Pros and Cons of Seltzer Water

Here are some pros and cons of drinking seltzer water to help you decide if it is right for you. 

Pros

  1. Increased Hydration

If you struggle to drink enough water daily or do not like the taste of still water, consuming no-added-sugar seltzer water can help you reach optimal body water intake. The fizz or bubbles can also add some variety to your beverages. 

  1. Feeling of Fullness

Carbonated water may make you feel fuller, preventing unnecessary snacking and mindless eating. 

Small studies have found that some people consuming carbonated waters reported feeling increased fullness and less hunger sensations.6 

  1. Digestive Aid

Research finds various effects of carbonated water on the digestive system. 

A small study found that carbonated water assists in belching for individuals whose bodies struggle to belch and release uncomfortable pressure in the stomach.7 

Another study on 21 patients with indigestion and constipation found carbonated water helped both conditions.8 

Interestingly, this study found increased hunger after intake after drinking carbonated beverages, in contrast to the other study that reported increased fullness.6, 8 

  1. Helps With Low Blood Pressure

Water drinking treats orthostatic hypotension, or the sudden drop in blood pressure when a person moves from sitting to standing.9 

A study compared room-temperature water intake, cold water intake, and cold, carbonated water intake and their effect on blood pressure in young and older adults with orthostatic hypotension.9  

Cold and cold, carbonated water increased blood pressure effectively in both ages. The effect was more pronounced with cold, carbonated water.9 

Cons

  1. Potential Tooth Enamel Damage

Due to the formation of carbonic acid, many seltzer waters have a lower pH level (between 3 and 5) than still water. A pH of less than 4 in the human mouth can start to erode tooth enamel. 

In vitro (or test tube) research found that flavored sparkling water caused less enamel softening than energy drinks and kombucha. However, kombucha contained fluoride, so the enamel-softening effect was lower.10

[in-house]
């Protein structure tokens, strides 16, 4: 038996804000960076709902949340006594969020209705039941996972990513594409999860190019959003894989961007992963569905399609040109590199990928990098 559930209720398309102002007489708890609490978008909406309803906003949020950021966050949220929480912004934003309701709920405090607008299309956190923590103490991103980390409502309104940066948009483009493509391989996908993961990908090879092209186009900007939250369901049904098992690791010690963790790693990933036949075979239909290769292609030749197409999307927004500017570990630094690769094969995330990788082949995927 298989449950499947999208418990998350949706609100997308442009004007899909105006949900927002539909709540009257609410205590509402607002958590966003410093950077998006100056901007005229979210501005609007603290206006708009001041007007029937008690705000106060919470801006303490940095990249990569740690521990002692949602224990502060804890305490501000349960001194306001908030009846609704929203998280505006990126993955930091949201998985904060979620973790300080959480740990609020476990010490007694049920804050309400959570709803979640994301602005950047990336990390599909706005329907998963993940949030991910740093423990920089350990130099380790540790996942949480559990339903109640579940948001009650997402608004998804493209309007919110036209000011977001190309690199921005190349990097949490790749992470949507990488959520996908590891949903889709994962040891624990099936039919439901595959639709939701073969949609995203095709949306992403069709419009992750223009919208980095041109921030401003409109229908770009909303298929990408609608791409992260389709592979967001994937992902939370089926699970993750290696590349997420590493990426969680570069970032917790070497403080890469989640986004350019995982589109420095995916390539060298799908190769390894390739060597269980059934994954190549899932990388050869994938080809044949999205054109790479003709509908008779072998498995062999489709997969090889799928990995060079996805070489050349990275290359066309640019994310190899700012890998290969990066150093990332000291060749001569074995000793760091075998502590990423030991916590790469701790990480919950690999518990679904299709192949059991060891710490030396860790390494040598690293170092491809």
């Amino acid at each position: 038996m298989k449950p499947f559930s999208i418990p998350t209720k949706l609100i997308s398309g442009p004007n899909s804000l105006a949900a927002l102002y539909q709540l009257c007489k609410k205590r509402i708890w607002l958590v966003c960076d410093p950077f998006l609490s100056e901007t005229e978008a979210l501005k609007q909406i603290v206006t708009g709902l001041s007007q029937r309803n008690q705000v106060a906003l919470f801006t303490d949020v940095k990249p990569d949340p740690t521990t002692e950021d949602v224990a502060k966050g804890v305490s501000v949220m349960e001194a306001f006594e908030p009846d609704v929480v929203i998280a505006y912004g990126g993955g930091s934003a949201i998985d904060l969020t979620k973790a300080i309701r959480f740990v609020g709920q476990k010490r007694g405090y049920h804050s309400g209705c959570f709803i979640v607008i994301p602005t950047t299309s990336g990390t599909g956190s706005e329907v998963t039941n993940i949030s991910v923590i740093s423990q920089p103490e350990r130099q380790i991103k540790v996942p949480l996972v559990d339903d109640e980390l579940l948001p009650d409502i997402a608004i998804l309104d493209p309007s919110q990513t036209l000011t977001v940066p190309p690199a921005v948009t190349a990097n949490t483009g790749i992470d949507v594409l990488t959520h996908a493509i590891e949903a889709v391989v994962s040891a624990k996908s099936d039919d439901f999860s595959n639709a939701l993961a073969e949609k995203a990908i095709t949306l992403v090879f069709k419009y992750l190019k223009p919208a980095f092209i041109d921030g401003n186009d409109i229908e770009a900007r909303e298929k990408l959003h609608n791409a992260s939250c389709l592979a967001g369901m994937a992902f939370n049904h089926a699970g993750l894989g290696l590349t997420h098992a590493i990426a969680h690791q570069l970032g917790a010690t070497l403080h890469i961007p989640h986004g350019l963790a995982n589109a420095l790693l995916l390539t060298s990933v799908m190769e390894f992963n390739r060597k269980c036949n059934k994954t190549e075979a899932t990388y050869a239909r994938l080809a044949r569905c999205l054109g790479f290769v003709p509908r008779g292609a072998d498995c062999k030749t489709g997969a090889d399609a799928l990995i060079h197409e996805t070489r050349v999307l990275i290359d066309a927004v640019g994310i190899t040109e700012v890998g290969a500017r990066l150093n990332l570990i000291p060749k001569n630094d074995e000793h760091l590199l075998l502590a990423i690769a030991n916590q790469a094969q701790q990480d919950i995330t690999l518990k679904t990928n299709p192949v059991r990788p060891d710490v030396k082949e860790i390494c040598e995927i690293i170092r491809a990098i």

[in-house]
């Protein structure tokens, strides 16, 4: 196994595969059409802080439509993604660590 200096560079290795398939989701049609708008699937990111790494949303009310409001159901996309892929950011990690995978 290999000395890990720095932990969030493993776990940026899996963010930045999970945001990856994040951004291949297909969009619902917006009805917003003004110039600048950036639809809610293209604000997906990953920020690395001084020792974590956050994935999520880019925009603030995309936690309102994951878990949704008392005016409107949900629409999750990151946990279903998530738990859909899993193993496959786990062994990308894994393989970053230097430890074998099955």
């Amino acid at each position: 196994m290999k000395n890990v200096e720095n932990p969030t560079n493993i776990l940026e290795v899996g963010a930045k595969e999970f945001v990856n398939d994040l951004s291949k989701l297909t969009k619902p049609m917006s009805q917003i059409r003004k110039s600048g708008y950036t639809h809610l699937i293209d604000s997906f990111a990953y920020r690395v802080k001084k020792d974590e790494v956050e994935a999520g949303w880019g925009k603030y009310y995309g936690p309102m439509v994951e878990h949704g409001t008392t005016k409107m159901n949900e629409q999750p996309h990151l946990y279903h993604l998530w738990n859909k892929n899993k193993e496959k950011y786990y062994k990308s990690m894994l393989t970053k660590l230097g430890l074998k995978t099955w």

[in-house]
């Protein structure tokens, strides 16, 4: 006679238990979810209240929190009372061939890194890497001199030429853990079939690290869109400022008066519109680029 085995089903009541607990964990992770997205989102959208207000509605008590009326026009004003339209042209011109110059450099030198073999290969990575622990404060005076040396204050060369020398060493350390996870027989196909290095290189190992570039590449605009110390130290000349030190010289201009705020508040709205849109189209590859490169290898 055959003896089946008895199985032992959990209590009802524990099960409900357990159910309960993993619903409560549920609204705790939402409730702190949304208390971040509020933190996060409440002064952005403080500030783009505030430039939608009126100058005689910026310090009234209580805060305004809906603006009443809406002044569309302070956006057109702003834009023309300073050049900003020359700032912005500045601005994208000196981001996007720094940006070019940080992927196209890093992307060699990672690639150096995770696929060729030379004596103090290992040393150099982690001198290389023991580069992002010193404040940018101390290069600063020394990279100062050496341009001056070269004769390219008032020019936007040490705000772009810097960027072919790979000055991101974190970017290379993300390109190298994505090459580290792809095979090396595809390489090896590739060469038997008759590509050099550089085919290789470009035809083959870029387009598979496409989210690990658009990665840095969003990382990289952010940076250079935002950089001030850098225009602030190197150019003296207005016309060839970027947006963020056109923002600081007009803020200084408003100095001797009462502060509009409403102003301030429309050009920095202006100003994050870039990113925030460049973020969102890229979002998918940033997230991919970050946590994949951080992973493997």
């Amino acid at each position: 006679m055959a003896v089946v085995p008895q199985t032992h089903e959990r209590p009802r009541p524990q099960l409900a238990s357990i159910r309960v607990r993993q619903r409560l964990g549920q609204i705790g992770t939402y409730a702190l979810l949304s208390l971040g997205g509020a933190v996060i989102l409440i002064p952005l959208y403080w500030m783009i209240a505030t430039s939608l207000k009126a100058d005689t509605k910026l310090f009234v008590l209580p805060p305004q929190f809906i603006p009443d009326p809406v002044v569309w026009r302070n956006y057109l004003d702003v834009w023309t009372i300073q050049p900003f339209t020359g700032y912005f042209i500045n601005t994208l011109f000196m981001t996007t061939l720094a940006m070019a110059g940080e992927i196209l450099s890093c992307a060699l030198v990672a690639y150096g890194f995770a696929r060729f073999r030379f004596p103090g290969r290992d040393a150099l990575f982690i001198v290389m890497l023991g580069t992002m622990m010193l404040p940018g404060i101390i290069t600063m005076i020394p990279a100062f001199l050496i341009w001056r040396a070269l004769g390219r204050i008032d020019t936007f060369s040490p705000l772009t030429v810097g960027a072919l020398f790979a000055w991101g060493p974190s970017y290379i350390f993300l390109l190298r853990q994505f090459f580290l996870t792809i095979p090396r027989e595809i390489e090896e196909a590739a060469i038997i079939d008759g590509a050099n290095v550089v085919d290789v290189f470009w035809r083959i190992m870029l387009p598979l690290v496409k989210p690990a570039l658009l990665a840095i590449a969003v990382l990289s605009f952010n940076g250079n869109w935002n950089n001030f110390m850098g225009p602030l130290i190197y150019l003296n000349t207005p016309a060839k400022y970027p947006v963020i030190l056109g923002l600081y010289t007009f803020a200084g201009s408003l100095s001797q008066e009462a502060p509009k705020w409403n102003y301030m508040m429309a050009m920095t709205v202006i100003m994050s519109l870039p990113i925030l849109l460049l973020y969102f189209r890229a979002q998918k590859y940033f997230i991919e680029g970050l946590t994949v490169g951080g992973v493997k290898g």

Older research from 2001 finds carbonated waters are slightly more erosive to tooth enamel than plain water but 100 times less erosive than sugar-sweetened carbonated sodas.11

Consuming excessive amounts of carbonated water, including seltzer, could damage tooth enamel.10, 11 

  1. Hidden Sweeteners

Some seltzer waters and other carbonated waters contain added sugars or alternative sweeteners. Check the food label for any added sugars or artificial sweeteners. 

Frequent intake of sugar-sweetened beverages is associated with many health conditions, including type 2 diabetes, heart disease, and weight gain.2 

Artificial sweeteners do not contribute to added sugars but may be associated with insulin resistance, obesity, and unfavorable gut bacteria.12 Some people choose to limit or avoid these as well.

  1. Tooth Decay from Added Sugars

Added sugar intake, especially from beverages, is a primary predictor of tooth decay and cavities. Sugary beverages include energy drinks, diet sodas, fruit juices, and sugary carbonated waters.2, 13 

Many carbonated waters do not contain added sugar, but always check the label.

  1. Gas and Bloating

The carbon dioxide found in seltzer water affects people differently. Some people find improved digestion with carbonated water intake, whereas others, especially people with gastrointestinal diseases like IBS, may find that seltzer water causes excessive gas and bloating.7, 8 

Some research indicates that higher volumes (more than 10 ounces) of carbonated fluid lead to symptoms of gas and bloating.14